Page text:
Shelsey93 wrote:
Probably best to let the dust settle on his death first though before jumping into a debate.
My thoughts entirely.

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Post by kwinigolfer Mon 31 Dec 2012, 2:19 pm

Musings from the OFH:

Interesting to follow these debates from the sidelines, but would like to add this little note to your collection:

http://www.bbc.co.uk/sport/0/cricket/20876470

Honour well deserved I would say.

Glad you all voted Neil Harvey in; similarly, you share my reservations about Arthur Morris - was he better than the likes of Graveney and Cowdrey who are not in the 606v2 HOF? I don't know that he was.

Would be a big supporter of Warwick Armstrong, Kanhai and, especially, Larwood.
Definitely not of the N of P, although his impact on Indian cricket as a leader was obviously significant. Not much better than a top County player as a batsman however.

Going back to your last intake, would Waqar Younis rank as the top Pakistan quick of all time?

And: Towny Grigg will be a toughy! From where I stood, usually in a Lords bar, he was just as much a force for bad as he was for good, certainly in his playing days. Does his post-playing career redeem him?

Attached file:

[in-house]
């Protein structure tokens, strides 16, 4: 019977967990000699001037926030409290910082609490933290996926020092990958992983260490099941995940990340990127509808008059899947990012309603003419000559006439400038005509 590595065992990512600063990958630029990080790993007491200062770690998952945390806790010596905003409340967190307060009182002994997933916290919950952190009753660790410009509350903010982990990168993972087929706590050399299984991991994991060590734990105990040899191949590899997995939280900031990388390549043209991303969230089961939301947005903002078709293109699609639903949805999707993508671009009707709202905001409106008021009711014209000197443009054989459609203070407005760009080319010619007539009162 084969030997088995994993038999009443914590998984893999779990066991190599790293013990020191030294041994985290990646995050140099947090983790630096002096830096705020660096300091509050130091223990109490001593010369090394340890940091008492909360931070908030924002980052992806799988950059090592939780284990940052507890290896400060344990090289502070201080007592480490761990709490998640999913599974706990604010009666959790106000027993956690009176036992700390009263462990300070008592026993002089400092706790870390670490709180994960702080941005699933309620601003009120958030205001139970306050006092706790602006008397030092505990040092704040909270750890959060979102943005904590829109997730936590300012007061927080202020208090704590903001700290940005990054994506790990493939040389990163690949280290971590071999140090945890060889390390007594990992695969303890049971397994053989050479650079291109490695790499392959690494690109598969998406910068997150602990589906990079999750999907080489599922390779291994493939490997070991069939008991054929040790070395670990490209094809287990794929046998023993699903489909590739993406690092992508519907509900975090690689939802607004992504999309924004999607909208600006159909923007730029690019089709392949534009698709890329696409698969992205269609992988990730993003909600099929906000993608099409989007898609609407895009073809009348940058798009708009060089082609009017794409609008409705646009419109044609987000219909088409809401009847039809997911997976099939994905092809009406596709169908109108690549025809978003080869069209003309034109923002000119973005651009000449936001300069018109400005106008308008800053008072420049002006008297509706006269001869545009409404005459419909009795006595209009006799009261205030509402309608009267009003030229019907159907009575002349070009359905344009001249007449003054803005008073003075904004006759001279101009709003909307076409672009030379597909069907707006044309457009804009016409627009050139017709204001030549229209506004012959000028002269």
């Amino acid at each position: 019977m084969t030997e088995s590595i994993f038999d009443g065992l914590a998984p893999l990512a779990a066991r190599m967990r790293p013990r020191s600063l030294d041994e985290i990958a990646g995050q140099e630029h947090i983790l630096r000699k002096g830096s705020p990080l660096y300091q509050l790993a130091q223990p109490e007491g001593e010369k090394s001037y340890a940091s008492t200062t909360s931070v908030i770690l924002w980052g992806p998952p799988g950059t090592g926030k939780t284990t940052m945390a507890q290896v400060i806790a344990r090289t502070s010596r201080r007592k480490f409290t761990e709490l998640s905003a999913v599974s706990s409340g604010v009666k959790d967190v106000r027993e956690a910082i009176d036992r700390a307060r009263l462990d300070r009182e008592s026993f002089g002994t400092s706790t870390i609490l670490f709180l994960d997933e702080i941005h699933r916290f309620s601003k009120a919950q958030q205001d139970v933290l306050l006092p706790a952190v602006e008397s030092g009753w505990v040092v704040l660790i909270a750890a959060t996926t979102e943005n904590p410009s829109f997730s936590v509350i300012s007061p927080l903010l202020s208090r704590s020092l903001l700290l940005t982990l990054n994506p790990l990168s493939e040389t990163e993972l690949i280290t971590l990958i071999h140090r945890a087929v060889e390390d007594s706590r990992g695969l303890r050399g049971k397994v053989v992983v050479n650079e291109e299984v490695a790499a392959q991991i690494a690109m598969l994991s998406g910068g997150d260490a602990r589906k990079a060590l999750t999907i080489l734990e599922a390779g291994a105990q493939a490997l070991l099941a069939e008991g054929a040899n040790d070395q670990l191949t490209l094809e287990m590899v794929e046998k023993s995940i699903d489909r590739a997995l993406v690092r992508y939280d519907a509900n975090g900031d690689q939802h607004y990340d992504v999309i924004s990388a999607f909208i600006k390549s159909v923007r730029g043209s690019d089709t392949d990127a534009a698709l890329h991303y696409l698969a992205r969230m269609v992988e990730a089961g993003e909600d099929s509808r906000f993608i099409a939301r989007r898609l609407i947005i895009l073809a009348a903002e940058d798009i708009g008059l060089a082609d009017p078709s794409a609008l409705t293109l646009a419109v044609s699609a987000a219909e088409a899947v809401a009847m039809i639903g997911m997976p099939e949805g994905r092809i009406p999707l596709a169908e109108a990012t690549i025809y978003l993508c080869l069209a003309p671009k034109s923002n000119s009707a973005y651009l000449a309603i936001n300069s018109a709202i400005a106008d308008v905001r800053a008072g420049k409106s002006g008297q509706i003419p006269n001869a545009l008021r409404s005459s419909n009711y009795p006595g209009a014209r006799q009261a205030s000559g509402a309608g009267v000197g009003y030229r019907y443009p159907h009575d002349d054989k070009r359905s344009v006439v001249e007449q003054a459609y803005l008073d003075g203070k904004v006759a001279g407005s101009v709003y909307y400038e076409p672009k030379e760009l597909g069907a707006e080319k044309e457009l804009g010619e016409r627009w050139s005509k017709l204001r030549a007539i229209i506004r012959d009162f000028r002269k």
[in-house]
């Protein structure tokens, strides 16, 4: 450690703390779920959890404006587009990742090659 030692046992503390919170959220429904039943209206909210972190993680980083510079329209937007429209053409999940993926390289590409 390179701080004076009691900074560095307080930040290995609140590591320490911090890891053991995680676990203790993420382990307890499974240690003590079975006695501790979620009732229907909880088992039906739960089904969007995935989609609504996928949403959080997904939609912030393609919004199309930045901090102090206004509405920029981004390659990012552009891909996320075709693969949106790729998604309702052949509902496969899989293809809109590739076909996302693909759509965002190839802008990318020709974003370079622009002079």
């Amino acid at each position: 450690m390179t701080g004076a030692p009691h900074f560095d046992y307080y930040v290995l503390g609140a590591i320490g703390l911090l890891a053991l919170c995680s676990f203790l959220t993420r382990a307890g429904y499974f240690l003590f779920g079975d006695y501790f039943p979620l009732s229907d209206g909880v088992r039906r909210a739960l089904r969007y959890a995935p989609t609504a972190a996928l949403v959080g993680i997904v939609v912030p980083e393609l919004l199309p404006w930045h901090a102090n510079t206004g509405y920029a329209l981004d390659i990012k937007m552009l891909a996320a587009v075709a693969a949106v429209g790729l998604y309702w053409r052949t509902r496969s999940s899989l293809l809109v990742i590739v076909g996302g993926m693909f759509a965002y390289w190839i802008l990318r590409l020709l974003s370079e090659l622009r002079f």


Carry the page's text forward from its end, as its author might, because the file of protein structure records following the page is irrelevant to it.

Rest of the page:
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Post by guildfordbat Mon 31 Dec 2012, 2:28 pm

Biltong wrote:Eddie Barlow
Mike Procter
Allan Donald
Hugh Tayfield

and finally I'll add Ntini.

by the way what did you guys think of CLive Rice?
Biltong - that's a highly impressive batch of nominees.

Rice was a highly successful captain and all rounder for Notts in the 1980s. Just looked up his stats - they are astoundingly good! Over 40 with the bat and under 22.5 with the ball. As those figures suggest, he was too good for most county opponents. Together with Richard Hadlee, he was part of a great attack. I had forgotten / hadn't appreciated what an effective batsman he was. A cricketing tragedy that he never played a Test match. I'm sure he would also have been a success at that higher level.

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Post by guildfordbat Mon 31 Dec 2012, 2:44 pm

Kwini - cracking post as ever.

Agree with you about McGrath. Would be surprised if anyone didn't.

Waqar has to be there or thereabouts.

I suspect younger posters will be surprised as to how deeply unpopular Greig was at one time. There's a lot to go in the mix when we do consider him.